Remote Debugging With Opera Dragonfly

Dragonfly is Opera’s web development debugging tool and was first released with Opera 9.5. Kevin wrote about it briefly in Issue 194. It’s still in development, but it shows a lot of promise. I managed to catch Charles McCathieNevile and Andreas Bovens from Opera at a Melbourne Web Standards Group event and they demonstrated a cool Dragonfly feature: remote debugging.

You can test it out right now. If you install Opera 9.6 you’ll get Dragonfly 0.7 alpha 2. Yes, it’s still alpha software so it’s a little quirky. Since Kevin wrote about it, live CSS editing has been added, but it still lacks DOM editing and HTTP request logging.

Using remote debugging is very easy. For my test run I had Dragonfly running in Mac OS X and the Opera browser client running in a Windows Vista virtual machine. First, on the client you will use as the debugger, you need to enable remote debugging in the Dragonfly settings dialog (click on that tools icon bottom right), this enables the debugging proxy.

Dragonfly settings dialog

Once enabled, you’ll see the following confirmation:

Remote debugging enabled confirmation

Ahem. Well, I did say it’s still alpha software.

Despite what it says in the confirmation above, on the client you wish to debug (the debuggee if you will), you visit the url opera:debug, which will present the following form:

Remote debugging connect form

Enter the IP address of the computer running Dragonfly and click connect. Hopefully you’ll receive the following confirmation:

Connection confirmation dialog

Once connected you can use Dragonfly just as if you were debugging the page in the same browser instance. If you edit a CSS property, the change is visible, instantly, on the remote client. If you enable the “find element by clicking” feature in the debugger, on the remote client you can move the mouse pointer and see the element highlighter box. Select the element in the client and its HTML is highlighted in the Dragonfly DOM tab.

The JavaScript debugger also works as you would expect it to; add a break point in Dragonfly and reload the page on the remote client; the loading will pause as you step through the code in the debugger. Here’s the Dragonfly JavaScript debugger as I step through some JavaScript running on the remote browser client:

Dragonfly JavaScript debugger

In their presentation, Charles and Andreas offered two usage cases. The first involves mobile devices — debugging CSS and JavaScript on a mobile device is painful due to the the screen size and input restrictions. You can run dragonfly on your workstation and debug your mobile device remotely. Dragonfly is already available in Opera Mobile 9.51 beta 1 for Windows Mobile devices.

The second usage case involves testing different browser versions; either versions on different operating systems or different versions on the same operating system. You can use remote debugging to guard against browser crashes — if the client browser crashes you still have information about the browser’s last state available in the debugger.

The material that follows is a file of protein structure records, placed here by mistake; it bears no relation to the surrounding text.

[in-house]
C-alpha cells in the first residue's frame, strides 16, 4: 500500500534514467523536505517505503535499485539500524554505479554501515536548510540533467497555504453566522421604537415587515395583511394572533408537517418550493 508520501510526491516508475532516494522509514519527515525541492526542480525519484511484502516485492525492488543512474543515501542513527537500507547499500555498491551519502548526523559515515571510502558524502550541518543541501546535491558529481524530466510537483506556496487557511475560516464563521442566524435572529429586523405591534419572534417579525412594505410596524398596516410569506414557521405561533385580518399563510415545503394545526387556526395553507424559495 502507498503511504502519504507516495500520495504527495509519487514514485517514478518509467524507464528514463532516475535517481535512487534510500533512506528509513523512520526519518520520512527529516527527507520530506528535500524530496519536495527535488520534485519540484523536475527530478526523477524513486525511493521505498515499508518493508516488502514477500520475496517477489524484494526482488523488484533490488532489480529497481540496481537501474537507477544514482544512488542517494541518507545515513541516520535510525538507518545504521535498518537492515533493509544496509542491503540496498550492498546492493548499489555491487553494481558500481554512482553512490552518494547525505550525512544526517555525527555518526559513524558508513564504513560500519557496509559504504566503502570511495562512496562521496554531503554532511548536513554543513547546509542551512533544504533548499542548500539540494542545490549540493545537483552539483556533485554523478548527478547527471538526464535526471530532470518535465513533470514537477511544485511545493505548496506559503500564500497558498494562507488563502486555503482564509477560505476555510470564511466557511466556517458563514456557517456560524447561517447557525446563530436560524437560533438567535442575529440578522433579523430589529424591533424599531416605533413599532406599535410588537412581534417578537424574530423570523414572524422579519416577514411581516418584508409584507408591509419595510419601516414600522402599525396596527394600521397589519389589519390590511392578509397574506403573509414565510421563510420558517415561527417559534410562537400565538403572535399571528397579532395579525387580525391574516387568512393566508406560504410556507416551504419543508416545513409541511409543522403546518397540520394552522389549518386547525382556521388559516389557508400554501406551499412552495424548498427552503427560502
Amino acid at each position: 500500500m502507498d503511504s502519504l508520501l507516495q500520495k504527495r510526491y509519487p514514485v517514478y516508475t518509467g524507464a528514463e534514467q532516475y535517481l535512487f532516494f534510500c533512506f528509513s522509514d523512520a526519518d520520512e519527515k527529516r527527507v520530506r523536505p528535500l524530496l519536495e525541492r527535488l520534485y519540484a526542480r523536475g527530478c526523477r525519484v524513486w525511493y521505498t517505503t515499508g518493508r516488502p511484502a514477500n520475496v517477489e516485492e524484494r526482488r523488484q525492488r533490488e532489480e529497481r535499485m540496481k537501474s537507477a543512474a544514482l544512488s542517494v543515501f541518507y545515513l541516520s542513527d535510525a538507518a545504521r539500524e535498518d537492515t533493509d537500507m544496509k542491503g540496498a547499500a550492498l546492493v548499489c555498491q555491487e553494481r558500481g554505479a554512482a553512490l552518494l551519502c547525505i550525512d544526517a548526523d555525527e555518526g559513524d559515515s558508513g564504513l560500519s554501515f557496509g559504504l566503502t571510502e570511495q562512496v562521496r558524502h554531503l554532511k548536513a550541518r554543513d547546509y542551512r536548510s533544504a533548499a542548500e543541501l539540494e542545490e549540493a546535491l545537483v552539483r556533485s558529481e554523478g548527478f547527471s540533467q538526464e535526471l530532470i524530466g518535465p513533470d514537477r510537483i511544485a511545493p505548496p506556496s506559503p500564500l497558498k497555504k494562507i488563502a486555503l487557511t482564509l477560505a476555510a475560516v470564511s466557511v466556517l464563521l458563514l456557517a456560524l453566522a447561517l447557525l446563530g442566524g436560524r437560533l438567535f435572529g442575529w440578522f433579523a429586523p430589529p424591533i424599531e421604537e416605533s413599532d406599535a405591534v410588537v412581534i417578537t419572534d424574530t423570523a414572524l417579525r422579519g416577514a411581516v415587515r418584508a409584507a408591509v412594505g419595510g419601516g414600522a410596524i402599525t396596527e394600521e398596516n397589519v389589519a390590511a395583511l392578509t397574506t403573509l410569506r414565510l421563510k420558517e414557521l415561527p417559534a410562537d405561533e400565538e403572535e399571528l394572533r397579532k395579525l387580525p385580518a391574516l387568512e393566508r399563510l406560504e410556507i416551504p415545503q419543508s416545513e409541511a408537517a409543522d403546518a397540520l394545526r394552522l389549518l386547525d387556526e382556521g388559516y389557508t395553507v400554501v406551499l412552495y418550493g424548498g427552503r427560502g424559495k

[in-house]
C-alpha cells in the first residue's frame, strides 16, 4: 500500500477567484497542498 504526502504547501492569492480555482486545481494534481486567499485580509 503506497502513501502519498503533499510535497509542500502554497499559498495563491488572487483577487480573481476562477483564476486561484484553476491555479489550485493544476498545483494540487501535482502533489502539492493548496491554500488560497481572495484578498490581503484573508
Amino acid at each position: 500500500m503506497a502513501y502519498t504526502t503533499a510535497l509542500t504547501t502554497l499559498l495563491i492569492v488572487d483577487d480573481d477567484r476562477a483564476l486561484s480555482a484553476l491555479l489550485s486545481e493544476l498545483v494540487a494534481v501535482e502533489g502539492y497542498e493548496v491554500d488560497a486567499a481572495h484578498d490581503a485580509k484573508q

Obviously the usage cases are limited at the moment, and only help with debugging in Opera. However Opera has bigger plans; it’s attempting to create an open platform for web development debugging tools.

The glue that binds the debugger to the browser client is Scope. The Scope module acts as the interface between the browser and the debugger; it exposes information about what the browser is currently displaying. Communication between the two is done via a proxy server and uses the Scope protocol; a message format using XML or JSON. Opera is planning to publish the Scope protocol sometime in the near future.

This means anyone will be able to create scope clients for other browsers and create scope-compatible debugging clients; either as browser plugins, stand-alone clients, or built into your favorite IDE. Imagine that; the ability to debug CSS, JavaScript, and the DOM in all browsers from your favorite web development tool.

While limited at the moment Dragonfly and Scope give us a glimpse into the future of web development tools.

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  • http://www.magain.com/ mattymcg

    Great write-up Andrew. I like Charles’s description of Scope during the presentation: “a colonoscopy for your web browser”

  • http://tetlaw.id.au Andrew Tetlaw

    Damn, I wish I had remembered that in time to put it in the post!

  • http://autisticcuckoo.net/ AutisticCuckoo

    That’s a very interesting article, Andrew. Opera are doing a lot of exciting work at the moment. The Web Standards Curriculum is a major resource available for free. The Metadata Analysis and Mining Application (MAMA) looks fascinating. And now this.

    Meanwhile, Microsoft is still struggling to catch up with CSS2.1 and the Mozilla Foundation’s latest addition to Firefox was porn mode. :)

  • http://tetlaw.id.au Andrew Tetlaw

    Yeah, I must admit that previously I kept Opera around just for testing purposes. After all the stuff they’ve been doing recently I’ve taken more of an interest in the browser. Even started using it a little bit! Maybe this is all part of their marketing strategy :)